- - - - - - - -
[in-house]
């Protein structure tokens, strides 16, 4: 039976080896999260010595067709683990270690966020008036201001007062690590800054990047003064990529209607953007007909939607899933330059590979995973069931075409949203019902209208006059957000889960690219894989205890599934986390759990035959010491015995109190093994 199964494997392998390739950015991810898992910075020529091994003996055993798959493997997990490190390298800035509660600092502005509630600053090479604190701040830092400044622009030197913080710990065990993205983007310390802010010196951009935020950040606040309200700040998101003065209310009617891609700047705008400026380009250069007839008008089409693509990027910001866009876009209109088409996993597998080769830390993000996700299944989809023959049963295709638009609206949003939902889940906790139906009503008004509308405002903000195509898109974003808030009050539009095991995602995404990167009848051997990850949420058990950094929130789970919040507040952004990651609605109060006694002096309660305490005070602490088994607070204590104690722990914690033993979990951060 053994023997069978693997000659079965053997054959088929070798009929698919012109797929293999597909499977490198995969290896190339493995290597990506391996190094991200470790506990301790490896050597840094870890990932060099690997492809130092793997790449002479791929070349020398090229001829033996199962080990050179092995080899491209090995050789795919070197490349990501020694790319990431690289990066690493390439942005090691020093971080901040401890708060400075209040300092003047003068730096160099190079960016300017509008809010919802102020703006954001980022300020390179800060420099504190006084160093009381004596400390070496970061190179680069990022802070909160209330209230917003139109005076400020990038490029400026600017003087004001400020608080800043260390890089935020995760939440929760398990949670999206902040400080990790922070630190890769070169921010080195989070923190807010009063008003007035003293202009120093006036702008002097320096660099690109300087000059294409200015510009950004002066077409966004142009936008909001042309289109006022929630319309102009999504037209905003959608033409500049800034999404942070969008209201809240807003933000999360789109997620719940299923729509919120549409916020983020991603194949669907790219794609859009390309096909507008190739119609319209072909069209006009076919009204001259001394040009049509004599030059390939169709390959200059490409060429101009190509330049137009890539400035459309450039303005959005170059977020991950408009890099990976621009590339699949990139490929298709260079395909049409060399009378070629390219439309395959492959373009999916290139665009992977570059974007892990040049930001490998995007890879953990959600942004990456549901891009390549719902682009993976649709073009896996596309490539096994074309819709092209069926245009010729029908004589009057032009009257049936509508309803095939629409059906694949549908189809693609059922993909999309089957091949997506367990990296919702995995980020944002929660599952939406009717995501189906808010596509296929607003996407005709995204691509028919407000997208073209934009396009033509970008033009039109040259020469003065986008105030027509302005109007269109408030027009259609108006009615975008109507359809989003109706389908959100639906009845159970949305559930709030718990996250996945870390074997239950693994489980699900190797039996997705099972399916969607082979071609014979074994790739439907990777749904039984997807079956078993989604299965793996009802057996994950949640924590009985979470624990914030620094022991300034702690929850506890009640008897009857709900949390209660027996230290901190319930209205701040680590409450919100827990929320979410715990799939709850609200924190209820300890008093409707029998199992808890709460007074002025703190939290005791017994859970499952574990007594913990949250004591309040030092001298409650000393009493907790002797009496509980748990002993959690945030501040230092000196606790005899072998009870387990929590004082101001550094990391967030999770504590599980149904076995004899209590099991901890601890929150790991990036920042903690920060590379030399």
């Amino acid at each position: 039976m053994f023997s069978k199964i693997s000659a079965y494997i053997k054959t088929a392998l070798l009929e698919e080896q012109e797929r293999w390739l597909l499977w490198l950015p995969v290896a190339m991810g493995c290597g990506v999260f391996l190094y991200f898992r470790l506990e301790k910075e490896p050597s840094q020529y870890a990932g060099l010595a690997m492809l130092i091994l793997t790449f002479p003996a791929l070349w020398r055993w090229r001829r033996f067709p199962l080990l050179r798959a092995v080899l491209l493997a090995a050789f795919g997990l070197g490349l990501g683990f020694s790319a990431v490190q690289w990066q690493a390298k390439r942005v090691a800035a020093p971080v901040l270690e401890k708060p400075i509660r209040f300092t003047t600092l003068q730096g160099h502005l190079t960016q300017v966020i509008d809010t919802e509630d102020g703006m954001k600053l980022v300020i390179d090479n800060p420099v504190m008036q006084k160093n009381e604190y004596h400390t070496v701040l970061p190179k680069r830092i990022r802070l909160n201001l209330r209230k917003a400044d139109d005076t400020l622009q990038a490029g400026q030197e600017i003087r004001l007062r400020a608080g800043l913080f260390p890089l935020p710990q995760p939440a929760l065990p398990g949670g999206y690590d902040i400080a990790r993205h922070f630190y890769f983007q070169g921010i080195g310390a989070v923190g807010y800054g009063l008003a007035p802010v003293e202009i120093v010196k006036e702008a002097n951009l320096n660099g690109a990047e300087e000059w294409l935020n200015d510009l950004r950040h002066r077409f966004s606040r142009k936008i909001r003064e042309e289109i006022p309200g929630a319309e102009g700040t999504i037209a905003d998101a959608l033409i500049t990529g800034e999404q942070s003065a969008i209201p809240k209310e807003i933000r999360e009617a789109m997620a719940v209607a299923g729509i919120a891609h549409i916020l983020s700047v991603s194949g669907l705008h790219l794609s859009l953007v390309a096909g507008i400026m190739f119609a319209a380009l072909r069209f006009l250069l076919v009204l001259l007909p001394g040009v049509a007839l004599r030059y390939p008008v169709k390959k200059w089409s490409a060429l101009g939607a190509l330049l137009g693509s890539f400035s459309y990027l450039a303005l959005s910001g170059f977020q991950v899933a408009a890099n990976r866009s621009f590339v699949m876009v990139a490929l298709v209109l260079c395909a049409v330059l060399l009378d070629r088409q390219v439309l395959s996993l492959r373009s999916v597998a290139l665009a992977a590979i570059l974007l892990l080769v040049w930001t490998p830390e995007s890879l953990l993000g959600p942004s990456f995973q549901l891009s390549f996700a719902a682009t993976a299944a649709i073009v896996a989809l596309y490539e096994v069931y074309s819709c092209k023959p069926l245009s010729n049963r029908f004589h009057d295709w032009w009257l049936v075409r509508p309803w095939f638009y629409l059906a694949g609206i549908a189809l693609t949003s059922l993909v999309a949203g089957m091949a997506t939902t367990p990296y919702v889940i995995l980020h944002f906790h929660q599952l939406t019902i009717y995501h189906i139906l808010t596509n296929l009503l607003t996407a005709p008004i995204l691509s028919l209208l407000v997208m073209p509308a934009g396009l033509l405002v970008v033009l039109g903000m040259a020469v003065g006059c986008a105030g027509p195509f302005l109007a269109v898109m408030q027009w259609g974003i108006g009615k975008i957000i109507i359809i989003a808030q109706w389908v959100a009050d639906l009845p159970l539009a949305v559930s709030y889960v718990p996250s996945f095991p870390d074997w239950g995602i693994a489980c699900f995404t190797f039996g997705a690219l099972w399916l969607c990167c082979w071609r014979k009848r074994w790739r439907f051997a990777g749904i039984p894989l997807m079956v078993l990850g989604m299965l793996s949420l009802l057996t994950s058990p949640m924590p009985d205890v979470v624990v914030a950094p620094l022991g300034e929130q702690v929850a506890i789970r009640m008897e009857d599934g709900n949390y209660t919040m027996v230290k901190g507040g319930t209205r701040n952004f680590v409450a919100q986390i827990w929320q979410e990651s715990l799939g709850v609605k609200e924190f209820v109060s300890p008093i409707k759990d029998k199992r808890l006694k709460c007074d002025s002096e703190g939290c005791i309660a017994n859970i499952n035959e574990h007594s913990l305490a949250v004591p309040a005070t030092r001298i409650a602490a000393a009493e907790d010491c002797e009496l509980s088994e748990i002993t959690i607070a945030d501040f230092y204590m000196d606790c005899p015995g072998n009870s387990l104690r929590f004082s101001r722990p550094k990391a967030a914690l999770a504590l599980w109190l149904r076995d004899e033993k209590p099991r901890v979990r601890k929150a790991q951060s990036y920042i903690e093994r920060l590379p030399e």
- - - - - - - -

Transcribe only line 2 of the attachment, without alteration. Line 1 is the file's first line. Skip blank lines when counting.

């Protein structure tokens, strides 16, 4: 039976080896999260010595067709683990270690966020008036201001007062690590800054990047003064990529209607953007007909939607899933330059590979995973069931075409949203019902209208006059957000889960690219894989205890599934986390759990035959010491015995109190093994 199964494997392998390739950015991810898992910075020529091994003996055993798959493997997990490190390298800035509660600092502005509630600053090479604190701040830092400044622009030197913080710990065990993205983007310390802010010196951009935020950040606040309200700040998101003065209310009617891609700047705008400026380009250069007839008008089409693509990027910001866009876009209109088409996993597998080769830390993000996700299944989809023959049963295709638009609206949003939902889940906790139906009503008004509308405002903000195509898109974003808030009050539009095991995602995404990167009848051997990850949420058990950094929130789970919040507040952004990651609605109060006694002096309660305490005070602490088994607070204590104690722990914690033993979990951060 053994023997069978693997000659079965053997054959088929070798009929698919012109797929293999597909499977490198995969290896190339493995290597990506391996190094991200470790506990301790490896050597840094870890990932060099690997492809130092793997790449002479791929070349020398090229001829033996199962080990050179092995080899491209090995050789795919070197490349990501020694790319990431690289990066690493390439942005090691020093971080901040401890708060400075209040300092003047003068730096160099190079960016300017509008809010919802102020703006954001980022300020390179800060420099504190006084160093009381004596400390070496970061190179680069990022802070909160209330209230917003139109005076400020990038490029400026600017003087004001400020608080800043260390890089935020995760939440929760398990949670999206902040400080990790922070630190890769070169921010080195989070923190807010009063008003007035003293202009120093006036702008002097320096660099690109300087000059294409200015510009950004002066077409966004142009936008909001042309289109006022929630319309102009999504037209905003959608033409500049800034999404942070969008209201809240807003933000999360789109997620719940299923729509919120549409916020983020991603194949669907790219794609859009390309096909507008190739119609319209072909069209006009076919009204001259001394040009049509004599030059390939169709390959200059490409060429101009190509330049137009890539400035459309450039303005959005170059977020991950408009890099990976621009590339699949990139490929298709260079395909049409060399009378070629390219439309395959492959373009999916290139665009992977570059974007892990040049930001490998995007890879953990959600942004990456549901891009390549719902682009993976649709073009896996596309490539096994074309819709092209069926245009010729029908004589009057032009009257049936509508309803095939629409059906694949549908189809693609059922993909999309089957091949997506367990990296919702995995980020944002929660599952939406009717995501189906808010596509296929607003996407005709995204691509028919407000997208073209934009396009033509970008033009039109040259020469003065986008105030027509302005109007269109408030027009259609108006009615975008109507359809989003109706389908959100639906009845159970949305559930709030718990996250996945870390074997239950693994489980699900190797039996997705099972399916969607082979071609014979074994790739439907990777749904039984997807079956078993989604299965793996009802057996994950949640924590009985979470624990914030620094022991300034702690929850506890009640008897009857709900949390209660027996230290901190319930209205701040680590409450919100827990929320979410715990799939709850609200924190209820300890008093409707029998199992808890709460007074002025703190939290005791017994859970499952574990007594913990949250004591309040030092001298409650000393009493907790002797009496509980748990002993959690945030501040230092000196606790005899072998009870387990929590004082101001550094990391967030999770504590599980149904076995004899209590099991901890601890929150790991990036920042903690920060590379030399």